Fear has always been a great motivator. At man's earliest stages of evolution, if a predator crossed his path, he had two options: fight or flee.
Now man is more sophisticated. So are our fears and the things we're afraid of. They include: technology failure; bad investments; going broke. With such sophisticated fears we've added a third F to our fight or flee options: Freeze!
According to a PricewaterhouseCoopers Manufacturing Barometer report, executives of industrial manufacturing companies are more fearful than ever of competition from abroad, and will have to overcome many more obstacles than counterparts in other business sectors to achieve solid growth in the year ahead. They also lead in plans for closing or reducing facilities abroad and are well behind their non-manufacturing counterparts in the study in planned net new hires over the next 12 months. On average, industrial manufacturing businesses expect to reduce their current workforce by an average of 1.7 percent over the next 12 months, compared to an increase of 0.3 percent for the other sectors studied.
As a result of such a freeze on facility and manpower growth, manufacturers must find ways to do more with less. The material handling industry is positioning itself to help. During my interview with John Nofsinger, CEO of the Material Handling Industry of America, he told me that MHIA has been working on projects in the public and private sectors to help organizations beat the odds that have been stacking up against them.
For example, the U.S. Navy will in the next 10 years start rolling out new classes of warships. These ships will have fewer people on board and will be resupplied at sea. There will be fewer people to tend to material handling and distribution activities on these ships. As a result, the infrastructure of the modern warship will change. Material handling education will play an important role in that change.
"The challenge is to apply proven material handling solutions to these hostile environments," Nofsinger says. "As an association, we're trying to open the eyes of some of the developers to new possibilities." Another example of an industry that needs to free itself of old paradigms is rail transportation. Most people don't associate the rail system with next-day delivery. Order something from Land's End and you don't expect any railroad will be involved in getting it to your house the next day. But according to Nofsinger, rail is such a critical player in intermodal logistics that most of the major rail carriers have created standalone business units responsible for logistics. That means material handling.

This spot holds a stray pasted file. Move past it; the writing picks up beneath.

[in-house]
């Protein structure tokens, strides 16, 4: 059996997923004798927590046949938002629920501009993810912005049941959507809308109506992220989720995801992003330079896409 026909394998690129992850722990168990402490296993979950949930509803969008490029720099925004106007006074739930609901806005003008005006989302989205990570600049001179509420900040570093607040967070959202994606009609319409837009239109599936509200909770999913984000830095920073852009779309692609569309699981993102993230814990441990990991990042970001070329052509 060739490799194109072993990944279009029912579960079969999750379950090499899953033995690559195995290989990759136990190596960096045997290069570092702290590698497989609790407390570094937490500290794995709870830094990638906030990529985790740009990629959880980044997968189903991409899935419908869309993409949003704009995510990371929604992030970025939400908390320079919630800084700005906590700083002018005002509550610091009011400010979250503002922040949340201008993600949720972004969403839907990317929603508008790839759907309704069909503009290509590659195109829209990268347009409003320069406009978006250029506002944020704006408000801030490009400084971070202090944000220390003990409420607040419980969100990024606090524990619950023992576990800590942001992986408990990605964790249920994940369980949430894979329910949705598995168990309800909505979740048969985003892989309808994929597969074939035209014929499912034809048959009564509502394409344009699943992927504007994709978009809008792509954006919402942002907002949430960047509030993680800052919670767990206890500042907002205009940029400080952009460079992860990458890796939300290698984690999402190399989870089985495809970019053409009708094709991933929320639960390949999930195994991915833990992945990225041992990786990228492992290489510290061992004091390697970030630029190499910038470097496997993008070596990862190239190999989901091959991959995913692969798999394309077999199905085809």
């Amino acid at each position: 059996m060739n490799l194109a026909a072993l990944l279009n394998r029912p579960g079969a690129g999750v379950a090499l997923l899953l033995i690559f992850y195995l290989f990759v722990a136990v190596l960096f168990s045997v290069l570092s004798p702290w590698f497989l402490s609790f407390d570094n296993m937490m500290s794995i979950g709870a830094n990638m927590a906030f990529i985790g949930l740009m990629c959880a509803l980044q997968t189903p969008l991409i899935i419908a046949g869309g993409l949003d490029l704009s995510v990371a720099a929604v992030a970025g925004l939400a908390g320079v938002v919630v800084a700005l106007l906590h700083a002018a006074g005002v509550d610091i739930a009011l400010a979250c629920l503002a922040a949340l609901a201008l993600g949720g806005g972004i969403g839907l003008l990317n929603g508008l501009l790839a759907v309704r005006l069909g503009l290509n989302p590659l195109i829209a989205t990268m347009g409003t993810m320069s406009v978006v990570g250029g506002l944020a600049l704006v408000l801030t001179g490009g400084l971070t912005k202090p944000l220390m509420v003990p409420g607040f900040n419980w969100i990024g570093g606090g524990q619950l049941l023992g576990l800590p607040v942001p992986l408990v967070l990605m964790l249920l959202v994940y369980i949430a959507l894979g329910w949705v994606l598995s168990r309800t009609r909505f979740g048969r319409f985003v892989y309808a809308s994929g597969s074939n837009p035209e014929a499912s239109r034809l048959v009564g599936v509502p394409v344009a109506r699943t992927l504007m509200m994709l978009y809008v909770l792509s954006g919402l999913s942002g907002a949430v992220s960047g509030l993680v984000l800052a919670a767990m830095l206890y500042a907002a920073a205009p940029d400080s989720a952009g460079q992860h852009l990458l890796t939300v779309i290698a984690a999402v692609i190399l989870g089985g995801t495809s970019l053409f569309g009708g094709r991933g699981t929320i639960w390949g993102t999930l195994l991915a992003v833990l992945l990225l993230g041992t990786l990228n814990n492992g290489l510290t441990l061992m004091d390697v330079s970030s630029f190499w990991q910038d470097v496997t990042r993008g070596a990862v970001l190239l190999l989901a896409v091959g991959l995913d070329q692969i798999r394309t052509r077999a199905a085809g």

"They're trying to get away from the traditional ton/mile measure because it's irrelevant," he explains. It may apply to coal and grain, but not to shirts of various styles and colors. He concludes: "There are some huge infrastructure issues for which the material handling industry can be one of the solution partners. We're trying to keep in front of the rail industry the ideas of consolidation, merging in transit and all the things that could get them more integrated into modern supply chains."
If your company has frozen its growth and innovation activities for fear of getting eaten by the competition, it must also realize the danger of freezing to death. It's a more gradual death, but death all the same. Just remember, there's a discipline that's continuously repositioning itself to help you. It's material handling, and its wisdom is available via several outlets -- trade shows (like this month's NA 2004 Material Handling & Logistics Show and Conference), associations (like MHIA and many others listed under "resources" at www.mhmonline.com) and, of course, Material Handling Management. With friends like these you can freeze out your biggest enemy -- fear itself.